Discovering The Dangers And Delights Of Fe’s Dark Forest

I can’t really help but like the adorable little fox-like cub that you control in Fe, which also happens to be the name of this little creature. Waking up all on its own in the middle of a huge and dark forest, it’s a scary environment for a young animal to be in. However, Zoink’s adventure is one of exploration and discovery within this environment, with the overarching aim of stopping the Silent Ones that are attacking and, well, silencing the forest.

“We wanted to start the game with a blank slate,” Creative Director Hugo Bille explained to us. “You don’t really know why you’re there or what you’re supposed to be doing, because finding that out on your own is really what the game is about. A lot of this has been inspired by our own upbringings around the Nordic forest, because there are a lot of forests around where we grew up! It’s a special type of playground, because it’s not really designed, so we’re trying to go for a feeling in Fe where you don’t have a game designer looking over your shoulder and pointing you in the right direction all the time, it’s more about getting the feeling of being a small and vulnerable child that’s lost in a strange world.”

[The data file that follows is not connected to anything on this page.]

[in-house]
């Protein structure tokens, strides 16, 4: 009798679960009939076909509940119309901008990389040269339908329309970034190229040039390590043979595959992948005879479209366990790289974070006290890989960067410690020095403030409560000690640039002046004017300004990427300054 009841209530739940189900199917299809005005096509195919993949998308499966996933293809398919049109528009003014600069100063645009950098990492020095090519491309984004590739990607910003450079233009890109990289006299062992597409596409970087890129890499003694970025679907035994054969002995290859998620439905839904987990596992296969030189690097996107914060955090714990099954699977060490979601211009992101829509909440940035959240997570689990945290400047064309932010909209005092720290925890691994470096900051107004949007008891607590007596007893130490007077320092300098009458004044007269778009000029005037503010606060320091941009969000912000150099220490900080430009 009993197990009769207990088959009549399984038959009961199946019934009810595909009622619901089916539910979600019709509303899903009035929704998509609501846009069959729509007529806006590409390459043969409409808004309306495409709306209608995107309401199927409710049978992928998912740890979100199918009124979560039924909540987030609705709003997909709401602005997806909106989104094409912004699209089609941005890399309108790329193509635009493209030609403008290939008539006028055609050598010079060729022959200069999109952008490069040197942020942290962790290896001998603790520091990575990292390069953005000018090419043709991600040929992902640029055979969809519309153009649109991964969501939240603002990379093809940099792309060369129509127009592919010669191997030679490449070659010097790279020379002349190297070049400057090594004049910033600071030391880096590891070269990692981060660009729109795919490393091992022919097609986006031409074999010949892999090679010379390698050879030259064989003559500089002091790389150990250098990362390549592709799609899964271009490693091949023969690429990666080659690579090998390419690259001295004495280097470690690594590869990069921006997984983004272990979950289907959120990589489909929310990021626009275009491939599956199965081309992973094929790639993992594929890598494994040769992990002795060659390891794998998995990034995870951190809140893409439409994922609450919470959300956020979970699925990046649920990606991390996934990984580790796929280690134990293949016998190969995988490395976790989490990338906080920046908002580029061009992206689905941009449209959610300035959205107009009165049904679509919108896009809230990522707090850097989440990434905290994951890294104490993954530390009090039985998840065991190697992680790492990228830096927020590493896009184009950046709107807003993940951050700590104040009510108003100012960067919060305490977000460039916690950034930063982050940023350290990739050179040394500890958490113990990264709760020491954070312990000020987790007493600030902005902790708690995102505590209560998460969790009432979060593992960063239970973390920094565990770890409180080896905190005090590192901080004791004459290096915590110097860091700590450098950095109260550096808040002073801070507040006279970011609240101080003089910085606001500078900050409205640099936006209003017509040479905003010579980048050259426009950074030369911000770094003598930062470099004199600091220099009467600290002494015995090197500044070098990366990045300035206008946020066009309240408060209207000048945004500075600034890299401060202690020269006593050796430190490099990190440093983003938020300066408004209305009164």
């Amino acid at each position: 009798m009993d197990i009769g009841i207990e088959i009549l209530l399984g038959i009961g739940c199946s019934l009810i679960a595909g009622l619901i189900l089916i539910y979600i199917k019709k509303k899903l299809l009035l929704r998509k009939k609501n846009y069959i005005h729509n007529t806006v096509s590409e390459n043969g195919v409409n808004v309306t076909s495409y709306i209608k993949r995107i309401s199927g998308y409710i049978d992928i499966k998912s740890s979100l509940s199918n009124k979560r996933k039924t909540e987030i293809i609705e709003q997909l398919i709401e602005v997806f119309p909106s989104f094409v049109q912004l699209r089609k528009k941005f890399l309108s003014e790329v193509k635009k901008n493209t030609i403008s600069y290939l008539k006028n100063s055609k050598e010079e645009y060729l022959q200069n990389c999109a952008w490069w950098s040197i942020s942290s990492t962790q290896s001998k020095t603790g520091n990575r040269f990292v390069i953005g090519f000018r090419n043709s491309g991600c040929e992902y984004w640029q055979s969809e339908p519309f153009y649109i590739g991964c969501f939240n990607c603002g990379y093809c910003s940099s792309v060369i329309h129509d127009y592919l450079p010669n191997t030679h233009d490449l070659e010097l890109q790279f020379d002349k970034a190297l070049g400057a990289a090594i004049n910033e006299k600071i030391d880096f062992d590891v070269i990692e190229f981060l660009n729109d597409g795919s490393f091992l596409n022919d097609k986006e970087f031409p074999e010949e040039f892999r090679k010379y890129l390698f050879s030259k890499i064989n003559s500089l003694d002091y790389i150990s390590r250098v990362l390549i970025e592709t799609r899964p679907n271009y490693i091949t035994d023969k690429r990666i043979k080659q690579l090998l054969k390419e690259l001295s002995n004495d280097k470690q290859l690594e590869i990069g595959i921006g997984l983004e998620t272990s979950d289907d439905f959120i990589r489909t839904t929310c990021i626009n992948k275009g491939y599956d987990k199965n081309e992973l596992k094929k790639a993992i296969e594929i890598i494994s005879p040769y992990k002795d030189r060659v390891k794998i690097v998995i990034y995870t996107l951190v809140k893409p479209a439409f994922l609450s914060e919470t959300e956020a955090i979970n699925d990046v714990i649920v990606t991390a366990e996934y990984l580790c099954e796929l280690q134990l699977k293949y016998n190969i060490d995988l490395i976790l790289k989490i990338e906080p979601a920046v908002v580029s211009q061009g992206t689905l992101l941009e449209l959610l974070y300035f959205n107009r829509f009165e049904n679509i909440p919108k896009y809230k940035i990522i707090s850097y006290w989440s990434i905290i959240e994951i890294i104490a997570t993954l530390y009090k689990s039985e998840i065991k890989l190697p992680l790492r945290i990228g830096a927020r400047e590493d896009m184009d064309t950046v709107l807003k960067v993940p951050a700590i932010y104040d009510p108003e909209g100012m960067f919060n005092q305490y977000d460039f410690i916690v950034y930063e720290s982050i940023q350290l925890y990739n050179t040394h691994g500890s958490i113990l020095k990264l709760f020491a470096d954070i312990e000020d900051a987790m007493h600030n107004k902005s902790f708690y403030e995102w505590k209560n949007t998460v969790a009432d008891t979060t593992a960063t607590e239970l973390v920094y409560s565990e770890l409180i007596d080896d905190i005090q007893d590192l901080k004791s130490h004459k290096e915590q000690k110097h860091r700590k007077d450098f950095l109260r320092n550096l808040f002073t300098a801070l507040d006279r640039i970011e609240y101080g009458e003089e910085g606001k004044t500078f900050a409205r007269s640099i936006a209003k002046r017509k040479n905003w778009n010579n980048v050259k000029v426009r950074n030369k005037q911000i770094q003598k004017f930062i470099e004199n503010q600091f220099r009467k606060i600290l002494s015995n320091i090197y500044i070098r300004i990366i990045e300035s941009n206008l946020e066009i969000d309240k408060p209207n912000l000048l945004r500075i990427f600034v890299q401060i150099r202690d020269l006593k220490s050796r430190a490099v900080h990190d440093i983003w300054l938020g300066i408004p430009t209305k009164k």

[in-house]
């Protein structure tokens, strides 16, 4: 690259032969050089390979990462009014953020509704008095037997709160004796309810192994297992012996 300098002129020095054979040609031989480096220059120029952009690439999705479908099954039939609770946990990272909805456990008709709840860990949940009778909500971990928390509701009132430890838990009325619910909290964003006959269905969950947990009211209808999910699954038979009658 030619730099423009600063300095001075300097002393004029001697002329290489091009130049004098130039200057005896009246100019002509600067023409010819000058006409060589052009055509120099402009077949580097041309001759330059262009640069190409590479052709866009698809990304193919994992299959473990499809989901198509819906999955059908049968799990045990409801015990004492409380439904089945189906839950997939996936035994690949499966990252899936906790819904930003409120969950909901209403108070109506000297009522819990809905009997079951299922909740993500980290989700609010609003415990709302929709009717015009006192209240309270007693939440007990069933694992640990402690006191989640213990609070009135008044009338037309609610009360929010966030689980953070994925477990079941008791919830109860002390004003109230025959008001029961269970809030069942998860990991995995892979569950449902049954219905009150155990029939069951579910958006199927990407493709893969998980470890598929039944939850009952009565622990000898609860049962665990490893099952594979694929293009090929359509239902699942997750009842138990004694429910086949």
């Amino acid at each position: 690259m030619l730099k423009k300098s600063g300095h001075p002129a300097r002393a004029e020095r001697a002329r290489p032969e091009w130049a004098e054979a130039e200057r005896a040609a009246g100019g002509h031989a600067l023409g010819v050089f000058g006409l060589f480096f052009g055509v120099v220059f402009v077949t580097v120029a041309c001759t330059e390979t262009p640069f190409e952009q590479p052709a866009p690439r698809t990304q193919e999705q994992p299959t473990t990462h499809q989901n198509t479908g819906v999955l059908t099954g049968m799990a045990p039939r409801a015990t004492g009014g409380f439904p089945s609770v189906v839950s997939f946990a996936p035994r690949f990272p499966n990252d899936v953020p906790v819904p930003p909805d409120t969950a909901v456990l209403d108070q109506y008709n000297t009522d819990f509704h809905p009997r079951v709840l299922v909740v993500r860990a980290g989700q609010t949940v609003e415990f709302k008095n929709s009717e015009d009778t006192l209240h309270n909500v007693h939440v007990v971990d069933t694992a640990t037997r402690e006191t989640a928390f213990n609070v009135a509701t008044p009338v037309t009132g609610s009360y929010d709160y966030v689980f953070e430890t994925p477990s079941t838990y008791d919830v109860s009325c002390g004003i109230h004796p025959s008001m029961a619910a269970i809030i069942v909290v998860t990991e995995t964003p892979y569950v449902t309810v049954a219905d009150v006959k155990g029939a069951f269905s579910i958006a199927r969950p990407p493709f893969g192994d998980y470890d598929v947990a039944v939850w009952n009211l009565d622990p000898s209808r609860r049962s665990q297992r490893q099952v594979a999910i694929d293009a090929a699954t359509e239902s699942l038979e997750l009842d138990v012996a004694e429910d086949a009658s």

Fe’s distinctive art style is absolutely one of the main draws into this world. As colourful as each screenshot and viewpoint that you find is, it’s colour that’s largely been leant to the world by the heavily blooming light that bathes it. Scenes can be flooded by deep oranges, greens, blues, purples, but the actual forest and the creatures that live within it are an dark and shadowy figures.

“There’s definitely a bit of impressionism in the style in general,” Hugo said, . “We’re trying to work with these triangular surfaces, but a lot of the image is made up of these very large surfaces and – look at me, I can’t talk about this stuff! We worked a lot with contrast as well, because there’s a lot of very dark colour; all of the animals are basically black, the trees and rocks as well. That’s something that we’ve gone after, that there’s a blackness to the forest and that’s why it’s a bit scary. It’s beautiful, but you also can’t quite trust it.”

Within this, the creatures that you encounter are just as weird and wonderful. The first deer, as Creative Director Hugo Bille called it, that you encounter is rather unlike any deer that I’ve seen. It might have a similar silhouette to a deer, but its mouth is on its forehead, it lacks antlers, and there’s numerous other differences. It feels like Zoink are trying to evoke a particular feeling with these creations, with the seeming allegory to mankind’s influence on nature coming in the form of the Silent Ones with their sinewy bipedal forms when upright, even though their preferred method for getting around sees them skittering around on all fours.